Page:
Country eyes investors as it lays groundwork for new manufacturing opportunities
Jordan’s bid to reduce its budget deficit by bringing the private sector on board for its development projects is explored in a wide-ranging report just published by Oxford Business Group (OBG).
The Report: Jordan 2010 provides comprehensive coverage of the government’s plans to rein in expenditure and drive forward its key projects, such as the relocation of Aqaba Port, by embarking on a series of public-private partnerships. It also charts the incentives which are being considered to attract more businesses to Jordan’s industrial zones as the country looks to tap investment for higher-value-added areas of manufacturing.
The global publishing, research and consultancy firm’s report includes a detailed, sector-by-sector guide for investors, together with a wide range of interviews with the country’s most prominent political, economic and business leaders, including Prime Minister Samir Rifai, Minister of Finance Mohammad Abu Hammour, the Governor of the Central Bank of Jordan Umayya Toukan and the Chairman of the Board of Trustees of Princess Sumaya University for Technology, HRH Sumaya bint El Hassan.
High profile international personalities, such as the Prime Minister of France, François Fillon; Canada’s Minister for International Trade, Peter Van Loan and the CEO of HSBC Middle East, Simon Cooper also give their views on Jordan’s economic development.
As the country looks to boost exports and cut its trade deficit, The Report: Jordan 2010 analyses the steps that the government is taking to help local companies, which include tapping new markets and improving product quality.
The new report also explores the significant developments taking place in Jordan’s energy sector which are driven by the government’s aim to meet growing demand while reducing its import bill. OBG’s publication analyses the move to increase private sector involvement as Jordan looks to diversify its energy mix by stepping up gas exploration and production and targeting renewable energy.
The Report: Jordan 2010 also puts Jordan’s bourse under the microscope, providing comprehensive coverage of the increased activity it has enjoyed despite volatility. The publication charts the progress made following the authorities’ move to upgrade infrastructure at the bourse and provides detailed analysis of the steps being taken to attract more investors, which include offering new products and enhancing transparency.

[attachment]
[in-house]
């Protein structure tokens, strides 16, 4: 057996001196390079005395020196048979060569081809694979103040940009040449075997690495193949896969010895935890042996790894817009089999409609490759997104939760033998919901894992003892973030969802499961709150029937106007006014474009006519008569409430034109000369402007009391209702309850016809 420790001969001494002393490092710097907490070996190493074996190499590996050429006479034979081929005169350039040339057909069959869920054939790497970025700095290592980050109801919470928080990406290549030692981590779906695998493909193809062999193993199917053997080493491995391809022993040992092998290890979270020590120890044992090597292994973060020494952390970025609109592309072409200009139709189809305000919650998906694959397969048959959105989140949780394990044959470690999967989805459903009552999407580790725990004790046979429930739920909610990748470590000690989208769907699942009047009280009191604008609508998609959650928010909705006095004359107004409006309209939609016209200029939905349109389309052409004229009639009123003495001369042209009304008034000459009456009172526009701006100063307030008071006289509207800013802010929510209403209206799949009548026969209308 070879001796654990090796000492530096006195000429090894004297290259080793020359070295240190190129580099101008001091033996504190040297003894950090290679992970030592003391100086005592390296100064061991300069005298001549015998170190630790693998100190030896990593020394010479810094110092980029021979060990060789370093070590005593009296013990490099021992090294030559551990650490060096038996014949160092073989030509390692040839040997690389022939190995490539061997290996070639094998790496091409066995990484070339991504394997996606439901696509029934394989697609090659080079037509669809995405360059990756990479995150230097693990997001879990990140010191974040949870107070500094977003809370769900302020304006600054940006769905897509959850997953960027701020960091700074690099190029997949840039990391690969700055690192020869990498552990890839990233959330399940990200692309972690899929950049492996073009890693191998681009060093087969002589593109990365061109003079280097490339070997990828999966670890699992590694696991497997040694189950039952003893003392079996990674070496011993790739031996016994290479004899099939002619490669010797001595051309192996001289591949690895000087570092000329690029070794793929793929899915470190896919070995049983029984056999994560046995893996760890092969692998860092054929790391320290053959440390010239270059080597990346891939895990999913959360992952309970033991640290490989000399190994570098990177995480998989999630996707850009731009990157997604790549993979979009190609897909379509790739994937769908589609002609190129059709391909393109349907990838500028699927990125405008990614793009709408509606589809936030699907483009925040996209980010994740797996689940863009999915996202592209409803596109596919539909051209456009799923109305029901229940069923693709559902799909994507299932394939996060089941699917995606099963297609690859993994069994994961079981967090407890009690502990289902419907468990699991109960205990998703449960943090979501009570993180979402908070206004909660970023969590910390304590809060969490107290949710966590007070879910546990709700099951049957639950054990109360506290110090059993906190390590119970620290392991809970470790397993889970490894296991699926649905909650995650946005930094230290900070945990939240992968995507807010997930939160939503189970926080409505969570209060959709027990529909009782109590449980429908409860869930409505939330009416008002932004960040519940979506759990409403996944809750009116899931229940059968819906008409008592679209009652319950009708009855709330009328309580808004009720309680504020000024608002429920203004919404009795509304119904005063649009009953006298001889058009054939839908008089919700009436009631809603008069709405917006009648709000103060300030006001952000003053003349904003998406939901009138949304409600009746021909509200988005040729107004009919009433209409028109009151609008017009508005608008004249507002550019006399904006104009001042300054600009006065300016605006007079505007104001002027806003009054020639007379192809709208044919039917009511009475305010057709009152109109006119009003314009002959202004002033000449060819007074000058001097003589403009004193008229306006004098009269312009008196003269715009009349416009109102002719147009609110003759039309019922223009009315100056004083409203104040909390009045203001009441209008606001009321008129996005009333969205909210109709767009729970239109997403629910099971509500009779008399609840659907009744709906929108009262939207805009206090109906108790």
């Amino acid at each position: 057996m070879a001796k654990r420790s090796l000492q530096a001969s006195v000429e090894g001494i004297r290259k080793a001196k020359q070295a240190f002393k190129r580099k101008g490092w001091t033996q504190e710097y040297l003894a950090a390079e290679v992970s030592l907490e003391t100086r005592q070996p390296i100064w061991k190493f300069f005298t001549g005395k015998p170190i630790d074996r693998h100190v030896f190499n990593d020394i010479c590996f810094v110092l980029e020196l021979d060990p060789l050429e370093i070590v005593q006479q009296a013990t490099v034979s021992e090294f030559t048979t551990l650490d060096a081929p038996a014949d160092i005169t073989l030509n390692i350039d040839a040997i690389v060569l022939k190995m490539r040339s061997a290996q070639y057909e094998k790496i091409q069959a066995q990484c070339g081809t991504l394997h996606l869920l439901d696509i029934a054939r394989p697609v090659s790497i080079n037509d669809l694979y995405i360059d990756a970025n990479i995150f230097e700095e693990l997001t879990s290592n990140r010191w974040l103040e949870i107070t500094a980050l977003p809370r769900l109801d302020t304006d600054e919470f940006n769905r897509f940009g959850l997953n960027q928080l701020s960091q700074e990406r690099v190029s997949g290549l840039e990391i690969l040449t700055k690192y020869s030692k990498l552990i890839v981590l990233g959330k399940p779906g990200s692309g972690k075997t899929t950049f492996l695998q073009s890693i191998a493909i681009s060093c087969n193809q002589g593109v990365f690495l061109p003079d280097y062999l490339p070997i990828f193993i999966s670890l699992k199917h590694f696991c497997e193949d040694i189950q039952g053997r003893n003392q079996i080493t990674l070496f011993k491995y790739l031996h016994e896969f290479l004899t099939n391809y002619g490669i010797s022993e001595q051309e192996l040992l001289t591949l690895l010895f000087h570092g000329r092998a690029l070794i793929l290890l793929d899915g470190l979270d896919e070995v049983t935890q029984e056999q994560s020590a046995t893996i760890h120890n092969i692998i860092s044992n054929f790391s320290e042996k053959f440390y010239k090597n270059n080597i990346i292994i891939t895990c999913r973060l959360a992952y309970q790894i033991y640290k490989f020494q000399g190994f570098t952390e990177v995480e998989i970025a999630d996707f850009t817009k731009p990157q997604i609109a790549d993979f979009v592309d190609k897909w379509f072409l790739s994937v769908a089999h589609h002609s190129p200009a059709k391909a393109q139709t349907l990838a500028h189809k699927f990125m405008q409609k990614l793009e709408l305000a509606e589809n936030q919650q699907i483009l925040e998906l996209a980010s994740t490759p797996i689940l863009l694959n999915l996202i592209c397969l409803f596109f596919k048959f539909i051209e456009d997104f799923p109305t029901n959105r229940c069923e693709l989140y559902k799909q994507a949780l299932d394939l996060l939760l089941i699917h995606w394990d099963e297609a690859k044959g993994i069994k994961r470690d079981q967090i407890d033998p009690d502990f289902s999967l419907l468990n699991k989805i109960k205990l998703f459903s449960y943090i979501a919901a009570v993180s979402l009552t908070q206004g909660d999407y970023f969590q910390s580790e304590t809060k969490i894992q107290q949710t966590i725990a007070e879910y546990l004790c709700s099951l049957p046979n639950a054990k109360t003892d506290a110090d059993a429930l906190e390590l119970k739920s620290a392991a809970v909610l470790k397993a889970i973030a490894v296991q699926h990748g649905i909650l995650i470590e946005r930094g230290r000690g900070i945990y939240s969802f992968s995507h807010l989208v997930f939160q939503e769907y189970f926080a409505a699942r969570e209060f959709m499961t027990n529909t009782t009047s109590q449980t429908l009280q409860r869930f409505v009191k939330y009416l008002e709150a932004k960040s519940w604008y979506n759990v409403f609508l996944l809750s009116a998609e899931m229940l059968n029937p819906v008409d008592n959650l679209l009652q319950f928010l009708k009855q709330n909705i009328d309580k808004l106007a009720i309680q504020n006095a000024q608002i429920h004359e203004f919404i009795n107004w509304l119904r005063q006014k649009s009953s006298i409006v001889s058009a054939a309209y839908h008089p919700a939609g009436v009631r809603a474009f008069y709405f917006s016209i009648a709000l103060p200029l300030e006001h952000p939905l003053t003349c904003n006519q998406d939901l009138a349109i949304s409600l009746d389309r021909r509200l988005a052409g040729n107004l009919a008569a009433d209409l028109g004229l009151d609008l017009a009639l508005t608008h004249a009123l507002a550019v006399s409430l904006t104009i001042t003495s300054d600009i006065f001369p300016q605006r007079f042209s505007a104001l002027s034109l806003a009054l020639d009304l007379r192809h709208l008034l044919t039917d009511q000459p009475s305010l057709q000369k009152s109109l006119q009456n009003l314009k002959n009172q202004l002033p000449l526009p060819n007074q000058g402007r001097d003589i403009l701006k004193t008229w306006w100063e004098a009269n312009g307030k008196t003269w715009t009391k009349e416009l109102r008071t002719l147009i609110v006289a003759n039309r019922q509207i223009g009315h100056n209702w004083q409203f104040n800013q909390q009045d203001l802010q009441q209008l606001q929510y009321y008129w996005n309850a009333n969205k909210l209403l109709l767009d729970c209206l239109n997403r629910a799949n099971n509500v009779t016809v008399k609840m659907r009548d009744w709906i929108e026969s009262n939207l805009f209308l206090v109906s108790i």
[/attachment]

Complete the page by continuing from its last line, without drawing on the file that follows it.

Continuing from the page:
OBG’s new report maps out the increasingly significant role that Aqaba is playing in Jordan’s economic expansion. Readers are given an in-depth analysis of the positive impact that the seaport’s relocation is set to have on infrastructure, together with an insight into how the key logistics hub has evolved to become central to Jordan’s tourism and real estate sectors.
The Report: Jordan 2010 has been produced in partnership with the Jordan Investment Board and the Amman Chamber of Commerce. Contributions have also been made by Arab Bank as OBG’s banking partner, AB-Invest as partner for capital markets, Ernst and Young as OBG’s accountancy partner and Ali Sharif Zu’bi Advocates and Legal Consultants as legal partner.
Paulius Kuncinas, OBG’s Regional Editor for the Levant and Southeast Asia, said that Jordan’s bid to drive growth by teaming up with the private sector for key projects while helping local businesses to source new export markets bode well for its economic development. “The non-hydrocarbons side of Jordan’s economy has produced promising results despite the downturn, with food processing and pharmaceuticals recording steady growth,” he said. “It is to Jordan’s credit that GDP growth is expected to accelerate during 2010.”
He added that with further incentives under consideration aimed at attracting investors to the country’s industrial estates and special economic zones, the scene was being set for the country to make the move into higher-value-added production. “I am confident that our new report reflects Jordan’s steady economic development which is being carefully balanced against the government’s determination to reduce its deficit,” said Kuncinas.
Diana Reinhart, OBG’s Country Director in Jordan, paid tribute to the Group’s partners, saying that their contribution had undoubtedly enhanced The Report: Jordan 2010. “Oxford Business Group has long recognised the importance of teaming up with local players who are leaders in their fields,” she said. “By sharing their expertise and experience with our editorial and research team, our partners have ensured that OBG’s new report, which marks our eighth business guide on Jordan’s economic activity, will act as a vital tool for members of the international business community when they come to make their investment decisions.”
The Report: Jordan 2010 marks the culmination of more than six months of field research by a team of analysts from OBG, assessing trends and developments in all major sectors of the economy, including energy, industry, finance, banking, tourism, transport and real estate. It will be available in print form and online.